Present Location: Projects >> The Xicada Network

The Xicada Network

xicada logo,
initially designed by Libby RosenmannThe community network project was started in the fall of 2002, and ended in October of 2006.  Its initial goals included:

The encrypted links were implemented using OpenVPNExternal Content tunneling software, GNU ZebraExternal Content routing daemons, and a collection of FreeBSDExternal Content, LinuxExternal Content, OpenBSDExternal Content, and even CiscoExternal Content routers.  At one point, there were several IPSec+GRE links, but these dwindled in favor of OpenVPN, which incurred much less overhead.

The last nodes online were owned by Brenden ConteExternal Content, Matt WronkaExternal Content, Derek KonigsbergExternal Content, and me.  Geographic locations included North Brunswick, NJ, Orlando, FL, Troy, NY, Charlotte, NC, Sarasota, FL, Tampa, FL, and Parsippany, NJ.

Previous nodes were maintained by Rahul DharExternal Content, Jameel AkariExternal Content, Larry LansingExternal Content, and Fred SmithExternal Content.

Support from RPIExternal Content came from Professor KalyanaramanExternal Content and others in the ECSE Networks LabExternal Content.  The experimental bananas protocol, a project of Professor Kalyanaraman, was slated for testing Xicada network.  Past members of Xicada were working with the Division of the Chief Information OfficerExternal Content at RPI to potentially place wireless antennas and yagis on buildings throughout campus to improve lacenty and avoid certain firewall issues.  This was indefinitely stalled, due to lac kof nodes at RPI.

One of the main obstacles was organization of a common DNS system throughout the network.  This was been solved through a web-based DNS zone administration system I developed.  It allowed members of the Xicada community to publish all their zones and nameserver IPs.  Individual nameservers then routinely (once a day) pulled the DNS data and reload their configuration files.

When I ran djbdnsExternal Content(tinydns+dnscache) on my network, and tried to implement forwarders with Fred, (who was also using djbdns) we ran into a bug in dnscache.  When a zone and nameserver IP are entered in the forwarders directory, dnscache sends all zone-specific queries to the server IP address via a recursive DNS query.  This is unsatisfactory, since on Xicada it's preferred for only the caching nameservers to exchange queries, not authoritative servers (excluding BIND, which is both).  We found that queries sent between dnscache services were dropped, since dnscache only responds to recursive queries.  I ran across this pageExternal Content describing a similar situation.  A patch was available to have different servers and caches directories, for non-recursive and recursive queries, respectively.  However, this patch conflicted with FefeExternal Content"s IPv6 patch, which I was currently using.  I merged these two patches for version 1.05 of djbdns, and they are available here.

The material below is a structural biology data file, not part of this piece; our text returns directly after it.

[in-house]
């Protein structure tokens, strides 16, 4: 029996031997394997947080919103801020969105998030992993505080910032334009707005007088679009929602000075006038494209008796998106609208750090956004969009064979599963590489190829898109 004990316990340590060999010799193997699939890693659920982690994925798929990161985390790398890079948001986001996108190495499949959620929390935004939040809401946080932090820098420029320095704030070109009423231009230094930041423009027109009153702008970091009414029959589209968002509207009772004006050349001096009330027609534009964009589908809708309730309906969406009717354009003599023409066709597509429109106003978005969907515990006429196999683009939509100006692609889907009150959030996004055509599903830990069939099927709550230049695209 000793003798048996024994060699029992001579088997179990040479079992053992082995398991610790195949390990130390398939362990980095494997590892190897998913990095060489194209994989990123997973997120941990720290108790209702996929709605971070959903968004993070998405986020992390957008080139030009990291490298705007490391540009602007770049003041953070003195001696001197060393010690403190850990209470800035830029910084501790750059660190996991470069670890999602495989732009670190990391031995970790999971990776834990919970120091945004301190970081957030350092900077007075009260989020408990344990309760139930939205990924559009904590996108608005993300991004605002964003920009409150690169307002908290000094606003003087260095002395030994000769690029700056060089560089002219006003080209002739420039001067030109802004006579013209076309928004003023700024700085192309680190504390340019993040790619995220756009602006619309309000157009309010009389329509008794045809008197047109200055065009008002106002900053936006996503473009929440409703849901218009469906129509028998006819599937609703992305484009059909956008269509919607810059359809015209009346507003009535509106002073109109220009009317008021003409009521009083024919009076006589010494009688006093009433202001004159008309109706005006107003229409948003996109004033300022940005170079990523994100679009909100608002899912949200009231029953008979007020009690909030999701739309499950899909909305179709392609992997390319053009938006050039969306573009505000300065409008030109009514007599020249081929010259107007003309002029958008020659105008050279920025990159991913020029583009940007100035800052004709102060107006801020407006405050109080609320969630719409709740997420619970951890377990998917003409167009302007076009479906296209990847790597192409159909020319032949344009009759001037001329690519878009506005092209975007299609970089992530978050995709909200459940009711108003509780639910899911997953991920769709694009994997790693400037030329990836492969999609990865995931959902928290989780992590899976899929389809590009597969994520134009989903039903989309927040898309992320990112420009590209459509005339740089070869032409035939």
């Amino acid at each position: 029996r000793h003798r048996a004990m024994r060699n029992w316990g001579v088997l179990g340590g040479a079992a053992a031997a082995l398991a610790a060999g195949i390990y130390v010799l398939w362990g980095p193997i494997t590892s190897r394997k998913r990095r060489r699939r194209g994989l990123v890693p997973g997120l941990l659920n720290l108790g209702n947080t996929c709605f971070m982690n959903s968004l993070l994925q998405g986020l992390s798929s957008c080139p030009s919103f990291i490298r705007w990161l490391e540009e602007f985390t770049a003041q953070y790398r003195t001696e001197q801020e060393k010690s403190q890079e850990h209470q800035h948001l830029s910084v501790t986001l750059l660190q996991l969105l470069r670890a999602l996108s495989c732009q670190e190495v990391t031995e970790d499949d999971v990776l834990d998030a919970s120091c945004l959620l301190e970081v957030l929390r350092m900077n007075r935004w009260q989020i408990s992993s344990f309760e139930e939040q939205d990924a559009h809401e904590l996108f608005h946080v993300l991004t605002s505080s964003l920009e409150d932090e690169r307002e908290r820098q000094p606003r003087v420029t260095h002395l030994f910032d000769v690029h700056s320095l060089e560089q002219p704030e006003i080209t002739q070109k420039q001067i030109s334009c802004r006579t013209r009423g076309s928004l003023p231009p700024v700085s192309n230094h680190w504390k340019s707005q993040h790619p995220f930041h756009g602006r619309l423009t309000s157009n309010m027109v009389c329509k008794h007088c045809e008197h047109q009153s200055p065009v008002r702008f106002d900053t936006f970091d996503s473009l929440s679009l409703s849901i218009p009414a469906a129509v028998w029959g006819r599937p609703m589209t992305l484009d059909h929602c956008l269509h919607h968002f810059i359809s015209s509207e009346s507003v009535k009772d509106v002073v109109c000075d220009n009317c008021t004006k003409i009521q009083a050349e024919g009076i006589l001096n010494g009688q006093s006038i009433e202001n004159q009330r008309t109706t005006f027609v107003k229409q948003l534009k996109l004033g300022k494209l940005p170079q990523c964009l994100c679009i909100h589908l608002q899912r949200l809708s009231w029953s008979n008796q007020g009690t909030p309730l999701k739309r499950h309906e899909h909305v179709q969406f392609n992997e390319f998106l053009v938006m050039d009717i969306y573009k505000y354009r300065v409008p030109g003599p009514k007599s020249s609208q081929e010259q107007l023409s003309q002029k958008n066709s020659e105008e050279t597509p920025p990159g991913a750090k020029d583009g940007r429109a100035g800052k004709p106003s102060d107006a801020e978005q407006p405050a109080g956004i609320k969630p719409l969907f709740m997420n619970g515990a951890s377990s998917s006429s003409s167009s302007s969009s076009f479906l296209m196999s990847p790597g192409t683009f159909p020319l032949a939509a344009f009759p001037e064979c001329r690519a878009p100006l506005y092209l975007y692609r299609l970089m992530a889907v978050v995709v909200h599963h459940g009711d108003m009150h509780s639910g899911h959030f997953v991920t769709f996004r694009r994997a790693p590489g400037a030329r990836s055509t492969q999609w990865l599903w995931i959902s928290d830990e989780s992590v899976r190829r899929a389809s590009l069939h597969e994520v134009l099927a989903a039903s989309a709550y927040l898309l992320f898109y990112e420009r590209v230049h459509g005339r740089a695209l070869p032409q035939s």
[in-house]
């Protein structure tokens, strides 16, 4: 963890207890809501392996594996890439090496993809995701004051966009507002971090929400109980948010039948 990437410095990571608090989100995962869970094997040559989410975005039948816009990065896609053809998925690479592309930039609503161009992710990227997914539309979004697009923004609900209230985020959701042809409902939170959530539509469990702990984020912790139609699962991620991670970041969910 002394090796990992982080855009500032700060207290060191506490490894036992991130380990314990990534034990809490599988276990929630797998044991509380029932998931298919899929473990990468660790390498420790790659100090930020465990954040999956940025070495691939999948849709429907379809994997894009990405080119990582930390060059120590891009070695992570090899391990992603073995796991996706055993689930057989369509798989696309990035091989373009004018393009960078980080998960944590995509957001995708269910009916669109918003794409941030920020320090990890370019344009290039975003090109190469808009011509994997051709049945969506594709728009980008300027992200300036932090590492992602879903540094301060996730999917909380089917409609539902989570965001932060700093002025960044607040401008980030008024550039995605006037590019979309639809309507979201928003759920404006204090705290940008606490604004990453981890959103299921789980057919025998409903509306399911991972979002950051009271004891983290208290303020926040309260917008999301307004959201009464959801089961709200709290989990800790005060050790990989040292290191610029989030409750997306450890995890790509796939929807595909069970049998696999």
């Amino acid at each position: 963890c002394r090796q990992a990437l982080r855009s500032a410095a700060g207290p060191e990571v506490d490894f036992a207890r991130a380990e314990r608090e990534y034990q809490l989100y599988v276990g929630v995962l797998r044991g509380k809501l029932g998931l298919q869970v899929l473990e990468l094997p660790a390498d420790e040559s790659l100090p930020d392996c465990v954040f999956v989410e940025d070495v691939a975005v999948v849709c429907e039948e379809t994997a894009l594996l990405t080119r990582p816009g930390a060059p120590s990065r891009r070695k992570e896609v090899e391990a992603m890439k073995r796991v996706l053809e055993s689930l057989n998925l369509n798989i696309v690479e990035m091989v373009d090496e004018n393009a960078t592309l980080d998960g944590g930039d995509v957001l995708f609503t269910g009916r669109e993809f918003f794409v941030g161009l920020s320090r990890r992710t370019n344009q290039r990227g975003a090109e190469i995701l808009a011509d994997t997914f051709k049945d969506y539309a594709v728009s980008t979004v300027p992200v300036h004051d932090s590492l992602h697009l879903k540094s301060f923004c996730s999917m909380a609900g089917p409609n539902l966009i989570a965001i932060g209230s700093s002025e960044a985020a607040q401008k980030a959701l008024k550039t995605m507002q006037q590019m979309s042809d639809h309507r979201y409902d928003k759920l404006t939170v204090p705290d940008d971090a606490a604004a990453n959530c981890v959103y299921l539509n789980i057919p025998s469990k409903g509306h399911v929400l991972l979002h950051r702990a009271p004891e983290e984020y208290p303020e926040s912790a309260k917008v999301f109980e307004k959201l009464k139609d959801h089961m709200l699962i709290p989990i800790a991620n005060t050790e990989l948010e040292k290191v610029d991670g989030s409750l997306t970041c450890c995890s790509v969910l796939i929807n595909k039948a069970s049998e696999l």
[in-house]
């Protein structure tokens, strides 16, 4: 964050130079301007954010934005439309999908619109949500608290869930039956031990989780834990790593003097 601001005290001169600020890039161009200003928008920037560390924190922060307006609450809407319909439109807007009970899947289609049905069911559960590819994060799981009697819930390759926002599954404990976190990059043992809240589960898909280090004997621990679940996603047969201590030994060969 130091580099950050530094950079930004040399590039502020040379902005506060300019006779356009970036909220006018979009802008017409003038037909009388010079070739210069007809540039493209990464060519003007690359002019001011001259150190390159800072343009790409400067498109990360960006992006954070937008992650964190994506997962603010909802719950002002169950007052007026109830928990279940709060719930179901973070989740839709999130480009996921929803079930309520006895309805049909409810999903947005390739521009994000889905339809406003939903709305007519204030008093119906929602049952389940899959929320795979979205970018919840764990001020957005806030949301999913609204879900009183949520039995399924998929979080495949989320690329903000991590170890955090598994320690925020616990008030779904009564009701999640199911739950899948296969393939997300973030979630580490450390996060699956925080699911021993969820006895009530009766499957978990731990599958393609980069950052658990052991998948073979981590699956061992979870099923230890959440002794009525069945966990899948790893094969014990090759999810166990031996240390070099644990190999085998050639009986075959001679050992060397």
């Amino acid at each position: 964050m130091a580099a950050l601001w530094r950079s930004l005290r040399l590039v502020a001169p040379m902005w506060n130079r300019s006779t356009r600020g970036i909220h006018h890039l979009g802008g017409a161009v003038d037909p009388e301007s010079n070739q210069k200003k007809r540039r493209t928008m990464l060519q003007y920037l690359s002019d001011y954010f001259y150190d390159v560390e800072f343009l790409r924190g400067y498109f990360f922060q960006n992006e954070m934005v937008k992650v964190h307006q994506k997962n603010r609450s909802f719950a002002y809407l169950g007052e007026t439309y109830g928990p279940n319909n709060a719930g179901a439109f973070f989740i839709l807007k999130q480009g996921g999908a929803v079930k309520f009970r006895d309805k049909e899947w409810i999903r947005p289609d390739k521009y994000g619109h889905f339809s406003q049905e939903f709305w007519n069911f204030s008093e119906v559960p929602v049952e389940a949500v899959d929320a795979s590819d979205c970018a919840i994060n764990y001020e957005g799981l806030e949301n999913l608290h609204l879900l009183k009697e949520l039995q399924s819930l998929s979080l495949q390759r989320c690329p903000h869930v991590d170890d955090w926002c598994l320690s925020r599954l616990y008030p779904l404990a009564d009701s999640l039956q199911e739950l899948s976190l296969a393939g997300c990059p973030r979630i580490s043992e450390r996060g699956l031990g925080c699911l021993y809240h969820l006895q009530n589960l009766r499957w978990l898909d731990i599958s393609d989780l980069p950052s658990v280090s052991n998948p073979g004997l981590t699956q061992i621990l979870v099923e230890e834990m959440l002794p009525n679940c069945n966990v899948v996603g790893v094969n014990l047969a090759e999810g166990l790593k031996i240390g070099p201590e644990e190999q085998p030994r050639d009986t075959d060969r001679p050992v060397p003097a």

You might find these links helpful:

Just as a side note, before I used OpenVPN for my nodes (home and at RPI), I used a neat program called CIPEExternal Content.  CIPE, or Crypto IP Encapsulation, is only available under Linux and Win32 platforms, which limits it.  Of course, since it was my first experiment with tunnelling, I liked it.  It can't be used directly between Xicada nodes because of the diversity of platforms and certain generic tunneling driver multicast issues.  I actually made a small presentation on CIPE at SIG LinuxExternal Content.  PowerPoint slides are here and pdf's here.  I also found a funny network diagram I made back before I was connected to Xicada.  Take a look here.

The last Xicada topology existed as two autonomous systems: 65003 and 65011.  Brenden Conte administrated AS65011, and I took care of 65003, which included my netblocks, along with everybody else who didn't want to run BGP.

Previous network assignments are listed below.

Owner Network Name IP Blocks AS
Mark Kamichoff Prolixium 10.3/16, 172.16.3/24 AS65003
Derek Konigsberg Logicprobe 10.4/16, 172.16.4/24 AS65003
Matt Wronka n/a 10.8/16, 172.16.8/24 AS65003
Brenden Conte Forgotten Realm 10.11/16, 172.16.11/24 AS65011

Overall, latency could have been worse, considering that most of the inter-network connections formed a poorly constructed tree graph:

[chronos:22:33]% traceroute -q1
traceroute to (, 64 hops max, 40 byte packets
 1 (  1.552 ms
 2 (  2.018 ms
 3 (  30.431 ms
 4 (  71.959 ms
 5 (  73.384 ms
[chronos:22:33]% traceroute -q1
traceroute to (, 64 hops max, 40 byte packets
 1 (  1.704 ms
 2 (  1.325 ms
 3 (  34.144 ms
 4 (  44.519 ms
 5 (  44.927 ms

Brenden Conte ran the Phynd search engine on the Xicada network.  It used to run at RPI, too, and attracted some newsExternal Content.